Effects of modifiable, non-modifiable and clinical process factors in ventral hernia repair surgical site infections: A retrospective study

John Chipko, Anthony DeSantis, Erik Quinn, Vic Velanovich
American Journal of Surgery 2017, 214 (5): 838-843

BACKGROUND: The hypothesis of this study is that non-modifiable factors are more important in ventral hernia repair (VHR) surgical site infection (SSI) than care process factors.

METHODS: All VHR's which were reviewed retrospectively for both NSQIP-recorded data, and also: preoperative hospitalization, existing mesh, enterocutaneous fistula, open wound, case month, case day, case length, prophylactic antibiotics, skin preparation, other procedure performed, re-do operation, estimate blood loss, hernia size, repair approach, repair type, mesh used, skin closure, suture type, use of drains, and dressing.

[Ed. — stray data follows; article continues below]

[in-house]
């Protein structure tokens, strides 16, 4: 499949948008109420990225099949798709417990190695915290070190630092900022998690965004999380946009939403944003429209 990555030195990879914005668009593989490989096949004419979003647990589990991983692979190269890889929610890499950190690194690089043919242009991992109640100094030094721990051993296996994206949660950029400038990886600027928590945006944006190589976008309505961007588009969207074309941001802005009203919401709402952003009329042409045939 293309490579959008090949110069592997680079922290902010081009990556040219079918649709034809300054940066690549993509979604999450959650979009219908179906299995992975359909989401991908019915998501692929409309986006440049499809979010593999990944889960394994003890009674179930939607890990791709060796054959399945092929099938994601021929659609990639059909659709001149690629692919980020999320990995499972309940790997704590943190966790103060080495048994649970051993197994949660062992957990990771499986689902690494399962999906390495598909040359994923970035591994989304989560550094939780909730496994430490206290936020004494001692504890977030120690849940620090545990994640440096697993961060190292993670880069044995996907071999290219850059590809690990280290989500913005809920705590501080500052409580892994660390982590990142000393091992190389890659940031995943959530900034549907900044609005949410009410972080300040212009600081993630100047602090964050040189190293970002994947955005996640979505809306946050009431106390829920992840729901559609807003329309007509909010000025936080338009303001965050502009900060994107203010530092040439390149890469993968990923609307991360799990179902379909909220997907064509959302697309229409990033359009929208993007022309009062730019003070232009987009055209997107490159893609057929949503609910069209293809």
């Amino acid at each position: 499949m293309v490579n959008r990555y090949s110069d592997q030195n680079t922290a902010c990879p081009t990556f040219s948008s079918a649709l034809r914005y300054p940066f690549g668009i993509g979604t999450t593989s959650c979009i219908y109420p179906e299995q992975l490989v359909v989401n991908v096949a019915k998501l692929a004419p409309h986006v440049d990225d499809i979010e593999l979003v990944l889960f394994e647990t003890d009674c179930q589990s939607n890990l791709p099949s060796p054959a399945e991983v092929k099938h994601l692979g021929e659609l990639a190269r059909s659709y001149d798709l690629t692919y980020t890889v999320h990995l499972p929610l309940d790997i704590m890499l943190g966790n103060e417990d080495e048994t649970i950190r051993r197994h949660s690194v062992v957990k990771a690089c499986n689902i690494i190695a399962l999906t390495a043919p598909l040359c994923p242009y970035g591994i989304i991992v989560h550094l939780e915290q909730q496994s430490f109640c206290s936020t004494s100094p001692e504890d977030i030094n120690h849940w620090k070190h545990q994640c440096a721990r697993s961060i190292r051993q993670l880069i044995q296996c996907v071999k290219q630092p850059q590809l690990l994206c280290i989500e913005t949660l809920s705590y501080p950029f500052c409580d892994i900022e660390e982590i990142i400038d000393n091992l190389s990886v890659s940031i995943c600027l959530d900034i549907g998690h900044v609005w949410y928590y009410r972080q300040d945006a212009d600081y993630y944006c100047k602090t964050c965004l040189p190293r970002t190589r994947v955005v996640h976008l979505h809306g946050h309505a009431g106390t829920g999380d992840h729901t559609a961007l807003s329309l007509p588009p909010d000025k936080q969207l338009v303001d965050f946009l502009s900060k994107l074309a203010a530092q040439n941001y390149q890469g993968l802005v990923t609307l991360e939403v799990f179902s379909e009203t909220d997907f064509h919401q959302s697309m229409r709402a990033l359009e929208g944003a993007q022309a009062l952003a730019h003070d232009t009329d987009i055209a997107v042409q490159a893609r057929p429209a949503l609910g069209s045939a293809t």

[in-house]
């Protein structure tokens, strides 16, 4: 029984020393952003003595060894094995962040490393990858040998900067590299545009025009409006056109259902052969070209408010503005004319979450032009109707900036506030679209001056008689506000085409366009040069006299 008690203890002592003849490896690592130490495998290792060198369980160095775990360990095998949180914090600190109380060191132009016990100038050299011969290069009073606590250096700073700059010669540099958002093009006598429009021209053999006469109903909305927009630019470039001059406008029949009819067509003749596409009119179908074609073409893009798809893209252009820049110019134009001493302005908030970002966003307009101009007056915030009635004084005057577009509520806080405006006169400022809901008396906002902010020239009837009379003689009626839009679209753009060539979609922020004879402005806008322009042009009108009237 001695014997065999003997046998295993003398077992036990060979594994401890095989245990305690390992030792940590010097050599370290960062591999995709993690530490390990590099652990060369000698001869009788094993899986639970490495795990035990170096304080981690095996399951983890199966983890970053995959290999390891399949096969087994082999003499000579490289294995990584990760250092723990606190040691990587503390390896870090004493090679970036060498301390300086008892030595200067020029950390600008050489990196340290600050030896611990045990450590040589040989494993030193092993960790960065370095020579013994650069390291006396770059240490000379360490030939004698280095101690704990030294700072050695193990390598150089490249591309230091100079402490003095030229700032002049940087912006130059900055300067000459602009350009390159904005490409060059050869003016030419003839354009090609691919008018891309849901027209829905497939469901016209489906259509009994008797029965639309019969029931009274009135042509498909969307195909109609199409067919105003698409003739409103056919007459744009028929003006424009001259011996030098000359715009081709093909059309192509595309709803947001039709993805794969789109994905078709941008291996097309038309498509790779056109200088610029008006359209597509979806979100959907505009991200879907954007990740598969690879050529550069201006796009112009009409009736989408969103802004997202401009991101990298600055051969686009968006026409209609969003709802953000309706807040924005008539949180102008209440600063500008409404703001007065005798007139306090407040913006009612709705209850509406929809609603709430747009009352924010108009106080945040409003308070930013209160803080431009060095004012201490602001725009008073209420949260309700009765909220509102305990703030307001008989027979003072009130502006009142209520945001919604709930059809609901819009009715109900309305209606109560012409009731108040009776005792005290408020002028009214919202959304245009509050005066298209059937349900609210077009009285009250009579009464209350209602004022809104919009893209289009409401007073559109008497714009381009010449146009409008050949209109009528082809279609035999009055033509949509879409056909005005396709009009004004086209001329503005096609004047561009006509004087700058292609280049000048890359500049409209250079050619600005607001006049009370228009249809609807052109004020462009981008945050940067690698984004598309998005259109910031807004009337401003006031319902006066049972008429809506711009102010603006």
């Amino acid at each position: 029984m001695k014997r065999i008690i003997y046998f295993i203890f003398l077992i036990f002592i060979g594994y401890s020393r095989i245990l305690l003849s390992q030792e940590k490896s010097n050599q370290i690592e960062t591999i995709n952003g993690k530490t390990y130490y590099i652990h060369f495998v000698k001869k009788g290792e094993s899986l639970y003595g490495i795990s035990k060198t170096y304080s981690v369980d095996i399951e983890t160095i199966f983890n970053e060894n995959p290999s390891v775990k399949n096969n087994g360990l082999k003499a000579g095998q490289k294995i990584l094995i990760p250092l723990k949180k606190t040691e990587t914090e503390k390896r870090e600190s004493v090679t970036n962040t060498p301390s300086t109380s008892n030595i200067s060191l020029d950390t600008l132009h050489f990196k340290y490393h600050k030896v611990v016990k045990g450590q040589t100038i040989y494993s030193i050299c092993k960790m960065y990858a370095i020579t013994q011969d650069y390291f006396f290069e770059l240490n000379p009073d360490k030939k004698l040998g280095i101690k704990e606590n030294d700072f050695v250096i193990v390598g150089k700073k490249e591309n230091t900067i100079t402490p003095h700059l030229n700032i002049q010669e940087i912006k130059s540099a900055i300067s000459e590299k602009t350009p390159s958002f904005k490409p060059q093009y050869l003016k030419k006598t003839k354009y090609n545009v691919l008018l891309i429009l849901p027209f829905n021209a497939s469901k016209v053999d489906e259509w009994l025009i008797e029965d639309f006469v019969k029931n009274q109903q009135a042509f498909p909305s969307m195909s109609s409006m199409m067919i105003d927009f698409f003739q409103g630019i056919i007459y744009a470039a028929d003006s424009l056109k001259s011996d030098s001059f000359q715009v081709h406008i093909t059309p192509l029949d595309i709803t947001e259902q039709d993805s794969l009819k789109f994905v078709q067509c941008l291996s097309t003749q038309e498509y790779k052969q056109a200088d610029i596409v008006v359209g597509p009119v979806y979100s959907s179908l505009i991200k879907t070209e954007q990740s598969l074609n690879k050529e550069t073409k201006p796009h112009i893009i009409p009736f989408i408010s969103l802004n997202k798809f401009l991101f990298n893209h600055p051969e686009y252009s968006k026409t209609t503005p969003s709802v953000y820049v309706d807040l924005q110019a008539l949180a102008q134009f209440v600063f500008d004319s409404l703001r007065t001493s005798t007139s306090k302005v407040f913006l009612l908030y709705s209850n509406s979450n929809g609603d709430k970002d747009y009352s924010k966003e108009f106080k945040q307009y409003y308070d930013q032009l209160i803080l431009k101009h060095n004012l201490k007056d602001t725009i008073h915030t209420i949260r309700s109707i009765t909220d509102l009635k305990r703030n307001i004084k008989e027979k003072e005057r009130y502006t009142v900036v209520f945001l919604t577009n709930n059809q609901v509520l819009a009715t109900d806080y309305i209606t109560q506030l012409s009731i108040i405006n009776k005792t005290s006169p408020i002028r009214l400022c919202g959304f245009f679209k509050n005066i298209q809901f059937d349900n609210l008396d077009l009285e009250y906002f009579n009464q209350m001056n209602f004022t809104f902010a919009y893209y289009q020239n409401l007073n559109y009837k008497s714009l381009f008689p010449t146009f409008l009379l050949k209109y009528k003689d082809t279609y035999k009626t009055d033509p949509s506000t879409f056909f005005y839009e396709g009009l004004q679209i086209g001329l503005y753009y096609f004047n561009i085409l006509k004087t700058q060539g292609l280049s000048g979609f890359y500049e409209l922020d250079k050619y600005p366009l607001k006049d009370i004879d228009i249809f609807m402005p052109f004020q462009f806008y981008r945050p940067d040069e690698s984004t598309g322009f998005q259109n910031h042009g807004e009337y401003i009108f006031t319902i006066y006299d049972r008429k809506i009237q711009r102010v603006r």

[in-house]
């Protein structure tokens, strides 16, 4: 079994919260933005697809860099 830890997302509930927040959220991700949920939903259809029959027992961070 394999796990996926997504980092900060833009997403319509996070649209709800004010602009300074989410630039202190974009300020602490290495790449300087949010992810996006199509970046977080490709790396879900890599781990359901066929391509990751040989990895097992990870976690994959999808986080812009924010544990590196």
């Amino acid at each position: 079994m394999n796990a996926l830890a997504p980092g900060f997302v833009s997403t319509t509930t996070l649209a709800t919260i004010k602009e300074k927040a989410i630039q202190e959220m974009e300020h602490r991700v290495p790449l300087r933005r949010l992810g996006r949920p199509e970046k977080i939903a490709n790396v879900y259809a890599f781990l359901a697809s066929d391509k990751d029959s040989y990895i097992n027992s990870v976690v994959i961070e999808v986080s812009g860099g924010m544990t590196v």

RESULTS: 7% of 223 VHR's had an SSI. Factors associated with SSI: presence of mesh (24% vs. 4%), recurrent VHR (15% vs. 3%), operation time >120 min (15% vs. 3%), hernia size >200 cm2 (<25 cm2 2%, 26-200 cm2 4% and >200 cm2 11%), and EBL >100 ml (21% vs. 3%). Other factors did not affect SSI rates.

CONCLUSION: Factors associated with a more difficult operation were associated with SSI. Factors considered modifiable played limited roles. This has implications for choices of interventions made to reduce SSI rates.

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